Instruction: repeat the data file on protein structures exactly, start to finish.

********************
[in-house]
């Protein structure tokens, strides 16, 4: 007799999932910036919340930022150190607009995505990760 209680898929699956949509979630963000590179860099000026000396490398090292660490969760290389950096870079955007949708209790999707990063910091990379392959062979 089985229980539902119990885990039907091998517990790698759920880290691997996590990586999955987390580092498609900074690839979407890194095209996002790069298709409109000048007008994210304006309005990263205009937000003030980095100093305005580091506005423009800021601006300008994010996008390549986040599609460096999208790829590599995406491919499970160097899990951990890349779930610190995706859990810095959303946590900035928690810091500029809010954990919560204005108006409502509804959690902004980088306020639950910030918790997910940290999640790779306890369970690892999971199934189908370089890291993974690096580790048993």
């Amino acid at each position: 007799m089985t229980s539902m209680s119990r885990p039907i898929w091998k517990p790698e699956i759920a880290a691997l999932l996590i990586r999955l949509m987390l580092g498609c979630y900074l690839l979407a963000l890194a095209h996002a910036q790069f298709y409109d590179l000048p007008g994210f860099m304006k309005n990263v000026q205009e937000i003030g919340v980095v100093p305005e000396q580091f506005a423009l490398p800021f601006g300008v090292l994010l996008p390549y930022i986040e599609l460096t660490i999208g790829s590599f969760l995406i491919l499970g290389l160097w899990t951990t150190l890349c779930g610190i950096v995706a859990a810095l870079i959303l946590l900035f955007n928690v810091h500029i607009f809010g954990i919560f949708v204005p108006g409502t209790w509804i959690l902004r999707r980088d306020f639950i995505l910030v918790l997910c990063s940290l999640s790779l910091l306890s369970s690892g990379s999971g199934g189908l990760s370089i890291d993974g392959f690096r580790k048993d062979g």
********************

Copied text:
[in-house]
């Protein structure tokens, strides 16, 4: 007799999932910036919340930022150190607009995505990760 209680898929699956949509979630963000590179860099000026000396490398090292660490969760290389950096870079955007949708209790999707990063910091990379392959062979 089985229980539902119990885990039907091998517990790698759920880290691997996590990586999955987390580092498609900074690839979407890194095209996002790069298709409109000048007008994210304006309005990263205009937000003030980095100093305005580091506005423009800021601006300008994010996008390549986040599609460096999208790829590599995406491919499970160097899990951990890349779930610190995706859990810095959303946590900035928690810091500029809010954990919560204005108006409502509804959690902004980088306020639950910030918790997910940290999640790779306890369970690892999971199934189908370089890291993974690096580790048993």
């Amino acid at each position: 007799m089985t229980s539902m209680s119990r885990p039907i898929w091998k517990p790698e699956i759920a880290a691997l999932l996590i990586r999955l949509m987390l580092g498609c979630y900074l690839l979407a963000l890194a095209h996002a910036q790069f298709y409109d590179l000048p007008g994210f860099m304006k309005n990263v000026q205009e937000i003030g919340v980095v100093p305005e000396q580091f506005a423009l490398p800021f601006g300008v090292l994010l996008p390549y930022i986040e599609l460096t660490i999208g790829s590599f969760l995406i491919l499970g290389l160097w899990t951990t150190l890349c779930g610190i950096v995706a859990a810095l870079i959303l946590l900035f955007n928690v810091h500029i607009f809010g954990i919560f949708v204005p108006g409502t209790w509804i959690l902004r999707r980088d306020f639950i995505l910030v918790l997910c990063s940290l999640s790779l910091l306890s369970s690892g990379s999971g199934g189908l990760s370089i890291d993974g392959f690096r580790k048993d062979g």